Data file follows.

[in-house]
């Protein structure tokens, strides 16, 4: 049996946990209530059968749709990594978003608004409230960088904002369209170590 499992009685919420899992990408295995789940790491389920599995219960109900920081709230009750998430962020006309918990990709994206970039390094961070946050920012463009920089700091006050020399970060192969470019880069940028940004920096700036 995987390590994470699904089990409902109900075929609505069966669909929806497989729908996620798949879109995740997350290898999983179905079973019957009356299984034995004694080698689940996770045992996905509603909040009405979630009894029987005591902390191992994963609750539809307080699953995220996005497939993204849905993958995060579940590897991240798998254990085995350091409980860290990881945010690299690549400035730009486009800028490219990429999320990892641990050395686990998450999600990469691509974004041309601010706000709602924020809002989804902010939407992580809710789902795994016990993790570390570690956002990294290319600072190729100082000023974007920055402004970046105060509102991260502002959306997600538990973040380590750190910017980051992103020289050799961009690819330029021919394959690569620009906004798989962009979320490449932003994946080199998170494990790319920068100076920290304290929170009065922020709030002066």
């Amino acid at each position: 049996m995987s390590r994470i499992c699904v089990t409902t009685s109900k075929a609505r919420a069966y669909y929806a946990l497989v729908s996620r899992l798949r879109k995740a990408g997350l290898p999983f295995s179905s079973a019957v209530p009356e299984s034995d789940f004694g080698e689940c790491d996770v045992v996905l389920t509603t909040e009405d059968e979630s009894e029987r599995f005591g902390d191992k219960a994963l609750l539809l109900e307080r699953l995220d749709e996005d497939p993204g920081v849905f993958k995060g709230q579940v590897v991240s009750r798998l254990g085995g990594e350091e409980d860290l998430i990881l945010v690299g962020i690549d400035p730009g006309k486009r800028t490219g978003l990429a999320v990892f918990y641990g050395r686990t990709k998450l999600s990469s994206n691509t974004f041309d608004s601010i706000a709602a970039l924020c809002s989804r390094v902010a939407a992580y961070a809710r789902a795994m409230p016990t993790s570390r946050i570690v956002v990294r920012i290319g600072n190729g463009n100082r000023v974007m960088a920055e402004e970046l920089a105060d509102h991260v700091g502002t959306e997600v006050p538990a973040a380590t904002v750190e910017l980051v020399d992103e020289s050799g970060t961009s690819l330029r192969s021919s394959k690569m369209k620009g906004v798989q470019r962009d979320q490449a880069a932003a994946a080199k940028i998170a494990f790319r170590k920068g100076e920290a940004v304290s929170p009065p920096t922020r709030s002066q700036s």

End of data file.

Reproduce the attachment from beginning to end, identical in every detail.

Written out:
[in-house]
């Protein structure tokens, strides 16, 4: 049996946990209530059968749709990594978003608004409230960088904002369209170590 499992009685919420899992990408295995789940790491389920599995219960109900920081709230009750998430962020006309918990990709994206970039390094961070946050920012463009920089700091006050020399970060192969470019880069940028940004920096700036 995987390590994470699904089990409902109900075929609505069966669909929806497989729908996620798949879109995740997350290898999983179905079973019957009356299984034995004694080698689940996770045992996905509603909040009405979630009894029987005591902390191992994963609750539809307080699953995220996005497939993204849905993958995060579940590897991240798998254990085995350091409980860290990881945010690299690549400035730009486009800028490219990429999320990892641990050395686990998450999600990469691509974004041309601010706000709602924020809002989804902010939407992580809710789902795994016990993790570390570690956002990294290319600072190729100082000023974007920055402004970046105060509102991260502002959306997600538990973040380590750190910017980051992103020289050799961009690819330029021919394959690569620009906004798989962009979320490449932003994946080199998170494990790319920068100076920290304290929170009065922020709030002066």
């Amino acid at each position: 049996m995987s390590r994470i499992c699904v089990t409902t009685s109900k075929a609505r919420a069966y669909y929806a946990l497989v729908s996620r899992l798949r879109k995740a990408g997350l290898p999983f295995s179905s079973a019957v209530p009356e299984s034995d789940f004694g080698e689940c790491d996770v045992v996905l389920t509603t909040e009405d059968e979630s009894e029987r599995f005591g902390d191992k219960a994963l609750l539809l109900e307080r699953l995220d749709e996005d497939p993204g920081v849905f993958k995060g709230q579940v590897v991240s009750r798998l254990g085995g990594e350091e409980d860290l998430i990881l945010v690299g962020i690549d400035p730009g006309k486009r800028t490219g978003l990429a999320v990892f918990y641990g050395r686990t990709k998450l999600s990469s994206n691509t974004f041309d608004s601010i706000a709602a970039l924020c809002s989804r390094v902010a939407a992580y961070a809710r789902a795994m409230p016990t993790s570390r946050i570690v956002v990294r920012i290319g600072n190729g463009n100082r000023v974007m960088a920055e402004e970046l920089a105060d509102h991260v700091g502002t959306e997600v006050p538990a973040a380590t904002v750190e910017l980051v020399d992103e020289s050799g970060t961009s690819l330029r192969s021919s394959k690569m369209k620009g906004v798989q470019r962009d979320q490449a880069a932003a994946a080199k940028i998170a494990f790319r170590k920068g100076e920290a940004v304290s929170p009065p920096t922020r709030s002066q700036s």